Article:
Our new system architecture also includes the Vault as a component for protecting secrets, this may also be used for protecting private keys although the keys must be imported to Keycloak for use. We call this way of protecting the private keys for Vault protection, i.e. the keys are protected in a software key store, but the access to this store is limited. Even though the keys are protected in a software key store, the creation and use of them are protected within the system architecture which ensures a higher level of protection than the default mechanism described above.
Certifications for public keys corresponding to signing keys
An IdP is typically operating a set of services identified by an URI and some well defined endpoints under this "Root URI", for Buypass this is https://auth.buypass.no/auth/realms/SECURITYDOMAIN; In this case we may say that the "trust is in the URI", if an RP trust that Buypass IdP is operating this Root URI, the RP will find all information for using the Buypass IdP services in this Root URI.
However, this is apparently a weak trust anchor in the general case and we think it is necessary to consider basing the trust on a more traditional trust anchor, e.g. a CA issuing digital certificates. To ensure a commonly accepted trust anchor, we could require that the CA must be an QTSP issuing digital certificates for legal persons at defined policy levels. The ETSI standards defines policy levels like QCP (Qualified Certificate Policy), NCP (Normalized Certificate Policy) and LCP (Lightweigth Certificate Policy) which could be used for this purpose - see Business Certificates - an introduction v1.2.pdf for more details.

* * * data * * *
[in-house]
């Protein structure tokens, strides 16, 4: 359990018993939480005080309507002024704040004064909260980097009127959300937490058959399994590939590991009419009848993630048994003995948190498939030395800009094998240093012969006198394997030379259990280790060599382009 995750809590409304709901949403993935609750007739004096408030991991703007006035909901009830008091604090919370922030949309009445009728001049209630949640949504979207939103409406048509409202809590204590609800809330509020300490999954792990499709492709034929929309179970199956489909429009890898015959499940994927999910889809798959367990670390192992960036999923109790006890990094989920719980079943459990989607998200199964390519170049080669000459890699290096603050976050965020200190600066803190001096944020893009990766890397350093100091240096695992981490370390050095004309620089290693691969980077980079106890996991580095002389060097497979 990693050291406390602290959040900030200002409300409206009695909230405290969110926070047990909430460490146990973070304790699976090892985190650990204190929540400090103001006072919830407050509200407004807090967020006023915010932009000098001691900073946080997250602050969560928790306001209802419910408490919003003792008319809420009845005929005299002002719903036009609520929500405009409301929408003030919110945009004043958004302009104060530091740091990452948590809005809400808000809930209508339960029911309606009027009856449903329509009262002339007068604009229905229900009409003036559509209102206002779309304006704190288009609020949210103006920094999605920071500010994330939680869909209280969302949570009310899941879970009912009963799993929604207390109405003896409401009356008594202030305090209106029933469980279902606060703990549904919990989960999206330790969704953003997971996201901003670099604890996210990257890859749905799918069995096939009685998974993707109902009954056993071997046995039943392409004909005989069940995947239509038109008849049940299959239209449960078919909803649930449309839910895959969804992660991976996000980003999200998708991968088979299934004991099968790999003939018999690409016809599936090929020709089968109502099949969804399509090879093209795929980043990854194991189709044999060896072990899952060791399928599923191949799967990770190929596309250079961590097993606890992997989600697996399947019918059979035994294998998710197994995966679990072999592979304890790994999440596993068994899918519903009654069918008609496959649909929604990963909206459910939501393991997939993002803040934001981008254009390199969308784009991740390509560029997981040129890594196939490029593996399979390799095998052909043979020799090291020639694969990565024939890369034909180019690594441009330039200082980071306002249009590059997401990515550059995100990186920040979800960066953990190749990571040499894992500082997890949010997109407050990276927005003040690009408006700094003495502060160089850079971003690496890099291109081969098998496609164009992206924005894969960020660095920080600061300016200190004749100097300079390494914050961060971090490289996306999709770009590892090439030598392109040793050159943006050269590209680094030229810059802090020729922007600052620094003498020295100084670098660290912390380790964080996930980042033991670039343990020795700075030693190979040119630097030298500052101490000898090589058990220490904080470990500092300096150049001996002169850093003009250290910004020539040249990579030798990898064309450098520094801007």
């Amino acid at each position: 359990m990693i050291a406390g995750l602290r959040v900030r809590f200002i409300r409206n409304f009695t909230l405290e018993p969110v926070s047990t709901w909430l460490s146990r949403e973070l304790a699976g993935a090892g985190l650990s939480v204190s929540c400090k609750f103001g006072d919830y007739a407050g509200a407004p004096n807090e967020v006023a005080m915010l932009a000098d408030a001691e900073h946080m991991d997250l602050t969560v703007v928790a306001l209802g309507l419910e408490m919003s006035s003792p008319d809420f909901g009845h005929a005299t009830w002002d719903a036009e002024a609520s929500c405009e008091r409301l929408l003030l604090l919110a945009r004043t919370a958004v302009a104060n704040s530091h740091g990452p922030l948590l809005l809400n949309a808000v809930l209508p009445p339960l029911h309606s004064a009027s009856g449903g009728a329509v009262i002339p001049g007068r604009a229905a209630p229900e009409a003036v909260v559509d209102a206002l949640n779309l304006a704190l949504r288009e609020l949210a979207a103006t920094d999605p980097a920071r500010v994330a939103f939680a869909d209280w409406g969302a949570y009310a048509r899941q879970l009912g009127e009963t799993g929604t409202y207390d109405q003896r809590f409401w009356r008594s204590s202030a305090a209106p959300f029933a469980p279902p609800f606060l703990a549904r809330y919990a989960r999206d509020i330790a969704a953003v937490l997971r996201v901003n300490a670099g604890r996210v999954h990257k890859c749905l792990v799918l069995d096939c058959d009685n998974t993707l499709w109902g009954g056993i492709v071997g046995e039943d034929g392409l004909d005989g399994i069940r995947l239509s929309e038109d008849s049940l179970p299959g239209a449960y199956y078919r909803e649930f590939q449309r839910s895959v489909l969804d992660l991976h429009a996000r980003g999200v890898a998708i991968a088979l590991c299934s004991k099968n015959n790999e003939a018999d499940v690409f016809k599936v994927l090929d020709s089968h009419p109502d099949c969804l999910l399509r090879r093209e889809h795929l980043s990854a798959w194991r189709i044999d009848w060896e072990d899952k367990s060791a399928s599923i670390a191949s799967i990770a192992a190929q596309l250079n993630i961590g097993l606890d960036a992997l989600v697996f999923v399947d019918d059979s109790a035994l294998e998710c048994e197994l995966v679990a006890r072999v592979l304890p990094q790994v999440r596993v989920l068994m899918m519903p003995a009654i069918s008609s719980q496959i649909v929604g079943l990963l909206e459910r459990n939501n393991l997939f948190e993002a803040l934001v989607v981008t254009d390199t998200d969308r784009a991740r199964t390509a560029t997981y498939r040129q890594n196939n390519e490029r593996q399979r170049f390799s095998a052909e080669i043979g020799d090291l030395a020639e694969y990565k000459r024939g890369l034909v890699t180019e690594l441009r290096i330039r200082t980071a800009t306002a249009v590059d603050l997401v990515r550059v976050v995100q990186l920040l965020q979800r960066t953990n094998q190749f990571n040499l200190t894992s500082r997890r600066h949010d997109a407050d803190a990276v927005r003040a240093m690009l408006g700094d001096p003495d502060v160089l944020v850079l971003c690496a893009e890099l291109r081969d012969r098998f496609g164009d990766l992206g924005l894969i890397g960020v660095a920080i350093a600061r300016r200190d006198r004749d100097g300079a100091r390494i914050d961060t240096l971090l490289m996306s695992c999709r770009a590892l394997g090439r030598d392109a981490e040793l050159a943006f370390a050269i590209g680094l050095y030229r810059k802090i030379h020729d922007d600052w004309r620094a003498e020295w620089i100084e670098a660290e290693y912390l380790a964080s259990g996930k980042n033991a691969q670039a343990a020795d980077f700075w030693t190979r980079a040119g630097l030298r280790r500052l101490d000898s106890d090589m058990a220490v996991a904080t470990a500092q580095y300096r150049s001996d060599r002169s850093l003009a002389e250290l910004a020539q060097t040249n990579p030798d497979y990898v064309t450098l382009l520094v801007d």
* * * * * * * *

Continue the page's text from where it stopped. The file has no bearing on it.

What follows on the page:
By basing the trust a digital certificate binding the public key to the IdP identity (i.e. the legal person operating the IdP) we get stronger level of trust. In addition, the TSP issuing the certificates should be a publically trusted TSP, e.g. a QTSP like Buypass AS.
Key rotation frequency